For my prototyping course in my first semester of grad school, we were tasked with creating a non-digital game that contained strategy and meaningful play. Turns out, it’s not as easy as it sounds. There was a distinct moment I had when developing my first prototype when I questioned whether or not I belonged in my program.
I had been working on my original idea for a few weeks and I just kept adding and adding mechanics in an attempt to make choices for players to make, at the time mistaking choices for meaningful play. I took a pause in what I was doing and looked at what I had so far. I was not happy with what I saw. I saw a weak core mechanic drowning in the middle of way too many peripheral mechanics. I had a moment of doubt, thinking “they’ve accepted me into this program by mistake - I have no idea what I’m doing”.
As quickly as the thought sparked in my brain, I was at the ready with an extinguisher. “You do belong here - you just have to prove it”. I stepped away from my work for about an hour to read some extra material on prototyping and iteration. (Shout out to Tracy Fullerton - her excellent chapter dedicated to prototyping in Game Design Workshop helped save the day). Sitting back down with new eyes, I began hacking away at all of the fluff until I got to my core mechanic, refined it to a point that I felt was workable and then tested out peripherals until I found three that I felt made sense.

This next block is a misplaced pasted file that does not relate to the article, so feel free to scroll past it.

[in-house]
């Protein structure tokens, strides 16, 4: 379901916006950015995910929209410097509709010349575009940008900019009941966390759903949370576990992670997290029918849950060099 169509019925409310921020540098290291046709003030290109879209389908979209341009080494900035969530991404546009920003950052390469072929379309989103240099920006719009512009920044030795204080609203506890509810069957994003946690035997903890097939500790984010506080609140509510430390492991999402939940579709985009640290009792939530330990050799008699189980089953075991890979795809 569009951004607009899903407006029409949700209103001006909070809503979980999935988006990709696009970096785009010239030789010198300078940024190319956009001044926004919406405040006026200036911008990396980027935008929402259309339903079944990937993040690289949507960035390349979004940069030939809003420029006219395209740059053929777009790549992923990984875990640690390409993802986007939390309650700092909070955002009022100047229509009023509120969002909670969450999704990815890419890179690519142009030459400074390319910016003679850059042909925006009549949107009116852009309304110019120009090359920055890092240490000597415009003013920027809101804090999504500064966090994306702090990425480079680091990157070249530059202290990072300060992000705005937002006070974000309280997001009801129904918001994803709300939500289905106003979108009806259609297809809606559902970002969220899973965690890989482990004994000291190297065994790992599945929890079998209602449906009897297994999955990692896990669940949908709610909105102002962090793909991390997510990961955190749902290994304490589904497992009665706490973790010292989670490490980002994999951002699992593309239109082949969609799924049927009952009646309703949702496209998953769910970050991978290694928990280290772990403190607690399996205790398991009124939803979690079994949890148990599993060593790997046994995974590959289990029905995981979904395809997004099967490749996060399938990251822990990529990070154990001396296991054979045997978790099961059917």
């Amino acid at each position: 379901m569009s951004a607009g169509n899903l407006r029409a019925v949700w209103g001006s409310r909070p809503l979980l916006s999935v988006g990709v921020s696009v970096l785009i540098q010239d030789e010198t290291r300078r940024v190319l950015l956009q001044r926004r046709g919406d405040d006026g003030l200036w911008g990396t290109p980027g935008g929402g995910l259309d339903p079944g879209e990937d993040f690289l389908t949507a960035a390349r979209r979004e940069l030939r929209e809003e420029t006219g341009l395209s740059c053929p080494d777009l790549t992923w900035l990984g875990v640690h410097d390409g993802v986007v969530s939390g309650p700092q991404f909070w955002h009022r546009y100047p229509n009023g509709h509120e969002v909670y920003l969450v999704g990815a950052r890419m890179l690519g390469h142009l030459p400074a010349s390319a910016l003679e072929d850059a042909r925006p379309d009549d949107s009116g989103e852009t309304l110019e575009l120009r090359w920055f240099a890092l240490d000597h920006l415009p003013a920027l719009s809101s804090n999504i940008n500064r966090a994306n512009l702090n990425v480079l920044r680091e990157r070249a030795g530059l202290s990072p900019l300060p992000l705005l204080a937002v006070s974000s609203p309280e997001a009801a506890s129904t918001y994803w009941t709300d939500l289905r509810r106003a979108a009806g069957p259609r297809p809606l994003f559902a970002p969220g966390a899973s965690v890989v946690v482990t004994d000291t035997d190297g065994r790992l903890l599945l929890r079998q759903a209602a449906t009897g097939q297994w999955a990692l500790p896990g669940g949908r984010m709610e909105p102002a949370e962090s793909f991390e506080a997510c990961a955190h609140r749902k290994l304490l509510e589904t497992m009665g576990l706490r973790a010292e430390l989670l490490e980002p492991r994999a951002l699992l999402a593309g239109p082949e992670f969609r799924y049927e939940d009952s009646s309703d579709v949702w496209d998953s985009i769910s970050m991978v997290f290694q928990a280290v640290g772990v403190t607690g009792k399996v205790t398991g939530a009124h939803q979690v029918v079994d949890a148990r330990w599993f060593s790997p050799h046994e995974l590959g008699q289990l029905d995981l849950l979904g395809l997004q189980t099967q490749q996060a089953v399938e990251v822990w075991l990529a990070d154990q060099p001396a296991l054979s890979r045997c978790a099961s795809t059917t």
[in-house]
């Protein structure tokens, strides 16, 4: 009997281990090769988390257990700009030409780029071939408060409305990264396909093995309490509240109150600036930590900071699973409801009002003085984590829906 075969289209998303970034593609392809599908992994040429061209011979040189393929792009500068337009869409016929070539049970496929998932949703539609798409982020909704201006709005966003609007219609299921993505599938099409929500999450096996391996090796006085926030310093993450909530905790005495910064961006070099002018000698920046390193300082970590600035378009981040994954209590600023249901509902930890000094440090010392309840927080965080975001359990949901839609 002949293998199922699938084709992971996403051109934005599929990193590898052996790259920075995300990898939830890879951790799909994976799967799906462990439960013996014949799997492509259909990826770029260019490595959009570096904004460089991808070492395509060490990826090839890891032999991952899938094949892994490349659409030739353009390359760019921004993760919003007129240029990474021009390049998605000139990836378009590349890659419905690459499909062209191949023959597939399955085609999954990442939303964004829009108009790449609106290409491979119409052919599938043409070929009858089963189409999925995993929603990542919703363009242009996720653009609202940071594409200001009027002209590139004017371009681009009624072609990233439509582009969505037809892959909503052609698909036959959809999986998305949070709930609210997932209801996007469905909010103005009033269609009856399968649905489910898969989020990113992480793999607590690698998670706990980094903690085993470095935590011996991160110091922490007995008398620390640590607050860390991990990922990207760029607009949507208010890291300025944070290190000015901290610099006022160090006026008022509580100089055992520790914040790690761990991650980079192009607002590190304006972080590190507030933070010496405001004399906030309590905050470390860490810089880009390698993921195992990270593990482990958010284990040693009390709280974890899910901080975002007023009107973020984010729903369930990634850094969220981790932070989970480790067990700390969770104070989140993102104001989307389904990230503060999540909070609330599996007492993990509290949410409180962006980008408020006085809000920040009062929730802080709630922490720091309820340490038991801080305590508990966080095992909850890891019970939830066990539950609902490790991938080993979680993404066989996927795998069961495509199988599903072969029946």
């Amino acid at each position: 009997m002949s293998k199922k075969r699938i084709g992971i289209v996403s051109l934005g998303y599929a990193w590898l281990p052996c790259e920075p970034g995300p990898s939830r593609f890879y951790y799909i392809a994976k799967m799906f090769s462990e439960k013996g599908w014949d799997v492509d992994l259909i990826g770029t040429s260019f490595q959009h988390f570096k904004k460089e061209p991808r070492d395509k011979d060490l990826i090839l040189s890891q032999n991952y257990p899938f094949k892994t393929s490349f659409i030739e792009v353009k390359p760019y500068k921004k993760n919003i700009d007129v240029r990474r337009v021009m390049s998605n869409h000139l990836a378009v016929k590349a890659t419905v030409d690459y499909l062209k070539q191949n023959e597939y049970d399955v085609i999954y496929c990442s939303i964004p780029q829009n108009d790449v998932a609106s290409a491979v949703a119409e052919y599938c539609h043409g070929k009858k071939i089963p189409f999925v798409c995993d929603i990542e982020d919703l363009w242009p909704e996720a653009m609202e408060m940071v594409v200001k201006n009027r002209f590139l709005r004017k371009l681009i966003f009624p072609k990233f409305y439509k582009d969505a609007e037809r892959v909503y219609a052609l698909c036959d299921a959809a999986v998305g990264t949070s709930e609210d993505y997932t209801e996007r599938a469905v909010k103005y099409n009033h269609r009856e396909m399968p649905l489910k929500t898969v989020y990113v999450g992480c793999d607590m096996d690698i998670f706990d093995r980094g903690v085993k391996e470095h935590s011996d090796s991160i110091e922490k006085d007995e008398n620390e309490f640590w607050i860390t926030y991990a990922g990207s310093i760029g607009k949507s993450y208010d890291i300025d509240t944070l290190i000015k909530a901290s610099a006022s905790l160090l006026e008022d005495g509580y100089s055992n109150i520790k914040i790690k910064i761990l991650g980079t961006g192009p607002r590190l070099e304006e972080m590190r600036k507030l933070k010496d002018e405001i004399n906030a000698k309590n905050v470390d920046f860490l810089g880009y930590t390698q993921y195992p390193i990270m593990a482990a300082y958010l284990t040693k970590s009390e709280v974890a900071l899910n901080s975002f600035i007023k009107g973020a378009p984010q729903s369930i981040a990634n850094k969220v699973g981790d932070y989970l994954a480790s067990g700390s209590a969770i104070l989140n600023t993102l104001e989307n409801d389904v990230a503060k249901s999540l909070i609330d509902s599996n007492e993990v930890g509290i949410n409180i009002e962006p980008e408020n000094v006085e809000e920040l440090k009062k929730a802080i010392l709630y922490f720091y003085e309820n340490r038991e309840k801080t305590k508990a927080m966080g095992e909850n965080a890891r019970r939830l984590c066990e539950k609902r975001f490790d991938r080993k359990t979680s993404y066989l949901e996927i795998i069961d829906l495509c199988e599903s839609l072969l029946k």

This first instance in growing pains was a defining moment for me. All other roadblocks I’d faced in my career and education prior to this seemed like training so that when I came this roadblock, I would be ready to quickly brush it off and work the problem. In short, I feel that this case study demonstrates my attitude to problems or situations when I feel I’m out of my depth; I research and I work the problem.